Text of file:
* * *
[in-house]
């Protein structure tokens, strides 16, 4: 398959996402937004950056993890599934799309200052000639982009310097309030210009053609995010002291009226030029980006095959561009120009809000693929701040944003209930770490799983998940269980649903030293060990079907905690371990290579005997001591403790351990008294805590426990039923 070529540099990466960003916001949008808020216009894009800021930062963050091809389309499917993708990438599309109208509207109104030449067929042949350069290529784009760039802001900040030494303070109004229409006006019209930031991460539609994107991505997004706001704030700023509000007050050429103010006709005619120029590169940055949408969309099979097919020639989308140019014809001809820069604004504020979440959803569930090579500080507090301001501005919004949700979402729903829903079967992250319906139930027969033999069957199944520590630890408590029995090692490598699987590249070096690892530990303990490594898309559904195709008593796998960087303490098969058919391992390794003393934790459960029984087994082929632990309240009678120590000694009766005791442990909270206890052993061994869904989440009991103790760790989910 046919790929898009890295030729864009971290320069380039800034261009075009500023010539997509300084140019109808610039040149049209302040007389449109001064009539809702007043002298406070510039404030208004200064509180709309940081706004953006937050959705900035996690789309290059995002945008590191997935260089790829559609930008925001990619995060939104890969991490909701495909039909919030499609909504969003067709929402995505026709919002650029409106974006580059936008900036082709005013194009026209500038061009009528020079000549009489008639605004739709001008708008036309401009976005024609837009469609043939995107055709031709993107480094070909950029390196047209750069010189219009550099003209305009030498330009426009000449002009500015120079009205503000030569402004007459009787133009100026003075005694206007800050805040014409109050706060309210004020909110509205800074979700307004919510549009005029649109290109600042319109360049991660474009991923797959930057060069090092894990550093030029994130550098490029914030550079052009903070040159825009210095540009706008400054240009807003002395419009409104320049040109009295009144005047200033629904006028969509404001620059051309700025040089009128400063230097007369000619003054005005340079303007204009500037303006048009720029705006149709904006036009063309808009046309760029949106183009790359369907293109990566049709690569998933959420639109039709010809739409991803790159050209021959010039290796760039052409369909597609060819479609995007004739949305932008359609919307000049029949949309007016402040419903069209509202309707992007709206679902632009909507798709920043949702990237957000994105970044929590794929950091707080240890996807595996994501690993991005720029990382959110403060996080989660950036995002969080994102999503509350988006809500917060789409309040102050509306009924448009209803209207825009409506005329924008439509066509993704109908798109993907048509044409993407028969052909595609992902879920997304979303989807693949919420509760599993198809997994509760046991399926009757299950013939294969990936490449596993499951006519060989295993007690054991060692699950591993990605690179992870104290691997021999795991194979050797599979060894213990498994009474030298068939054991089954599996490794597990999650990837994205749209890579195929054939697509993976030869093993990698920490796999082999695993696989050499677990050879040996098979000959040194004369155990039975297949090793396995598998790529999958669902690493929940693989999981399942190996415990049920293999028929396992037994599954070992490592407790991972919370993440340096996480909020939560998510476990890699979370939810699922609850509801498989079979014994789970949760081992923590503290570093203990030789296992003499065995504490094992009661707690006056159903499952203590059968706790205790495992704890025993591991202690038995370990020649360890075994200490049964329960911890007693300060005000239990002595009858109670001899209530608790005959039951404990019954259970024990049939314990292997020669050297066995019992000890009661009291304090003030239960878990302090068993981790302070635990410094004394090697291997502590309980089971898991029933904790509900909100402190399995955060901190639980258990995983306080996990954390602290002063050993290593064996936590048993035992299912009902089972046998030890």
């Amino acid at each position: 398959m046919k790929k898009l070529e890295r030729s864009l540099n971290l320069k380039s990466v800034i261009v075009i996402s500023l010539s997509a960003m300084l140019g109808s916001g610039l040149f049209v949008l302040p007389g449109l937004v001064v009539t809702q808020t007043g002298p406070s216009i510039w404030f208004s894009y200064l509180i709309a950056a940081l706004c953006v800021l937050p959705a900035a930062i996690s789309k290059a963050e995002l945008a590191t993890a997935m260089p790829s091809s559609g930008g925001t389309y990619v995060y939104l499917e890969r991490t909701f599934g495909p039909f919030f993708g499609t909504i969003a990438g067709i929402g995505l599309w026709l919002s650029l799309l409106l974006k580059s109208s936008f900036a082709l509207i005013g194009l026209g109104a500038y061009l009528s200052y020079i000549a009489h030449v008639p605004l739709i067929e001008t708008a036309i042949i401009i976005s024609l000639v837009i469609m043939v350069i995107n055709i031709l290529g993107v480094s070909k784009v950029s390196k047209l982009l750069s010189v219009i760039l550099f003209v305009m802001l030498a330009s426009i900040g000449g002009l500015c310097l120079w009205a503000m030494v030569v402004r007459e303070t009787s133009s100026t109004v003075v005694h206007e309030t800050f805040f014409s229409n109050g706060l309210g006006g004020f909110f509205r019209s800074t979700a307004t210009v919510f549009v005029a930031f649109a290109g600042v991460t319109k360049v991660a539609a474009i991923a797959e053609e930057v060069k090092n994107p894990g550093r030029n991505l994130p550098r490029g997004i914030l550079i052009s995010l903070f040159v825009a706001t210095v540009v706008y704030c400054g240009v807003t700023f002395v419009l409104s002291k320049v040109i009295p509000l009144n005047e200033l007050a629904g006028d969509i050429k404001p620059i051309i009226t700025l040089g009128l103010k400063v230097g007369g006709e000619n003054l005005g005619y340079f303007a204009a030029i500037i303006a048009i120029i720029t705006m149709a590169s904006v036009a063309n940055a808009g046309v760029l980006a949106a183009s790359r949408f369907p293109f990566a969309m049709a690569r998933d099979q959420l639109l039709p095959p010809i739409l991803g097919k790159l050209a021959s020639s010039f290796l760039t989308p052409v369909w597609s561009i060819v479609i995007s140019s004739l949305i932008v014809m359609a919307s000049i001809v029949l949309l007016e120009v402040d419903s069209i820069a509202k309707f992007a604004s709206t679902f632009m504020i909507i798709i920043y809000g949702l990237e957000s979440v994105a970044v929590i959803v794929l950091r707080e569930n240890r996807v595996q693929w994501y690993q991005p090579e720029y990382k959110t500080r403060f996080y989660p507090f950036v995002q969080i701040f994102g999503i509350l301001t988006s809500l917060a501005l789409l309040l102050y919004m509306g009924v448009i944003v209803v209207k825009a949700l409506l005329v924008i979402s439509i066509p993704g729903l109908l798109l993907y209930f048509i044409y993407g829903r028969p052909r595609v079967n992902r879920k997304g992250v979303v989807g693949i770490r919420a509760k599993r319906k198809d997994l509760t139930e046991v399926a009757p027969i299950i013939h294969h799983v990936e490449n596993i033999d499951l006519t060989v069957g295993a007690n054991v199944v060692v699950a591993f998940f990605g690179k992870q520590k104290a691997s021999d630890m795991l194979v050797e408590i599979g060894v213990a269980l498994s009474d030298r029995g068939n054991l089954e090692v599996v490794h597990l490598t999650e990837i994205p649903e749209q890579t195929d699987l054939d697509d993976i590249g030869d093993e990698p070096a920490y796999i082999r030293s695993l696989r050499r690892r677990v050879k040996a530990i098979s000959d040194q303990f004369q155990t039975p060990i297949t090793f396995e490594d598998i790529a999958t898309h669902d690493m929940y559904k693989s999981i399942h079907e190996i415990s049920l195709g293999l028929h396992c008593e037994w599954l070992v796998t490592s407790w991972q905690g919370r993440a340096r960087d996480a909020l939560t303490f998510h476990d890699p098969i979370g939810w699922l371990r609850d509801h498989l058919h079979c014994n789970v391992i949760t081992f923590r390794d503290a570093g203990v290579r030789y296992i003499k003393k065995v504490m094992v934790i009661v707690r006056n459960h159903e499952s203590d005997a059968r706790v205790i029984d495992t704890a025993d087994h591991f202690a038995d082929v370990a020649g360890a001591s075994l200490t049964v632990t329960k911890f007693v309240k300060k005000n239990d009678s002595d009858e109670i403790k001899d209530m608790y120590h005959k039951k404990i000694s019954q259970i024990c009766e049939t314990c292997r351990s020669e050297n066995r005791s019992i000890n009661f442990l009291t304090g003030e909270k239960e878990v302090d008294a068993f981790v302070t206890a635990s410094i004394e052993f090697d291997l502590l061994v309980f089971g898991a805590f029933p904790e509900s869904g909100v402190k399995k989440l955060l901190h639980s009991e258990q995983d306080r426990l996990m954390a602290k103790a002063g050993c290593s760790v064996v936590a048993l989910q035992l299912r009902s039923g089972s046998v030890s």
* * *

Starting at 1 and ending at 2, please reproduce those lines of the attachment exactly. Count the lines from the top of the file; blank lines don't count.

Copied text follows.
[in-house]
């Protein structure tokens, strides 16, 4: 398959996402937004950056993890599934799309200052000639982009310097309030210009053609995010002291009226030029980006095959561009120009809000693929701040944003209930770490799983998940269980649903030293060990079907905690371990290579005997001591403790351990008294805590426990039923 070529540099990466960003916001949008808020216009894009800021930062963050091809389309499917993708990438599309109208509207109104030449067929042949350069290529784009760039802001900040030494303070109004229409006006019209930031991460539609994107991505997004706001704030700023509000007050050429103010006709005619120029590169940055949408969309099979097919020639989308140019014809001809820069604004504020979440959803569930090579500080507090301001501005919004949700979402729903829903079967992250319906139930027969033999069957199944520590630890408590029995090692490598699987590249070096690892530990303990490594898309559904195709008593796998960087303490098969058919391992390794003393934790459960029984087994082929632990309240009678120590000694009766005791442990909270206890052993061994869904989440009991103790760790989910 046919790929898009890295030729864009971290320069380039800034261009075009500023010539997509300084140019109808610039040149049209302040007389449109001064009539809702007043002298406070510039404030208004200064509180709309940081706004953006937050959705900035996690789309290059995002945008590191997935260089790829559609930008925001990619995060939104890969991490909701495909039909919030499609909504969003067709929402995505026709919002650029409106974006580059936008900036082709005013194009026209500038061009009528020079000549009489008639605004739709001008708008036309401009976005024609837009469609043939995107055709031709993107480094070909950029390196047209750069010189219009550099003209305009030498330009426009000449002009500015120079009205503000030569402004007459009787133009100026003075005694206007800050805040014409109050706060309210004020909110509205800074979700307004919510549009005029649109290109600042319109360049991660474009991923797959930057060069090092894990550093030029994130550098490029914030550079052009903070040159825009210095540009706008400054240009807003002395419009409104320049040109009295009144005047200033629904006028969509404001620059051309700025040089009128400063230097007369000619003054005005340079303007204009500037303006048009720029705006149709904006036009063309808009046309760029949106183009790359369907293109990566049709690569998933959420639109039709010809739409991803790159050209021959010039290796760039052409369909597609060819479609995007004739949305932008359609919307000049029949949309007016402040419903069209509202309707992007709206679902632009909507798709920043949702990237957000994105970044929590794929950091707080240890996807595996994501690993991005720029990382959110403060996080989660950036995002969080994102999503509350988006809500917060789409309040102050509306009924448009209803209207825009409506005329924008439509066509993704109908798109993907048509044409993407028969052909595609992902879920997304979303989807693949919420509760599993198809997994509760046991399926009757299950013939294969990936490449596993499951006519060989295993007690054991060692699950591993990605690179992870104290691997021999795991194979050797599979060894213990498994009474030298068939054991089954599996490794597990999650990837994205749209890579195929054939697509993976030869093993990698920490796999082999695993696989050499677990050879040996098979000959040194004369155990039975297949090793396995598998790529999958669902690493929940693989999981399942190996415990049920293999028929396992037994599954070992490592407790991972919370993440340096996480909020939560998510476990890699979370939810699922609850509801498989079979014994789970949760081992923590503290570093203990030789296992003499065995504490094992009661707690006056159903499952203590059968706790205790495992704890025993591991202690038995370990020649360890075994200490049964329960911890007693300060005000239990002595009858109670001899209530608790005959039951404990019954259970024990049939314990292997020669050297066995019992000890009661009291304090003030239960878990302090068993981790302070635990410094004394090697291997502590309980089971898991029933904790509900909100402190399995955060901190639980258990995983306080996990954390602290002063050993290593064996936590048993035992299912009902089972046998030890």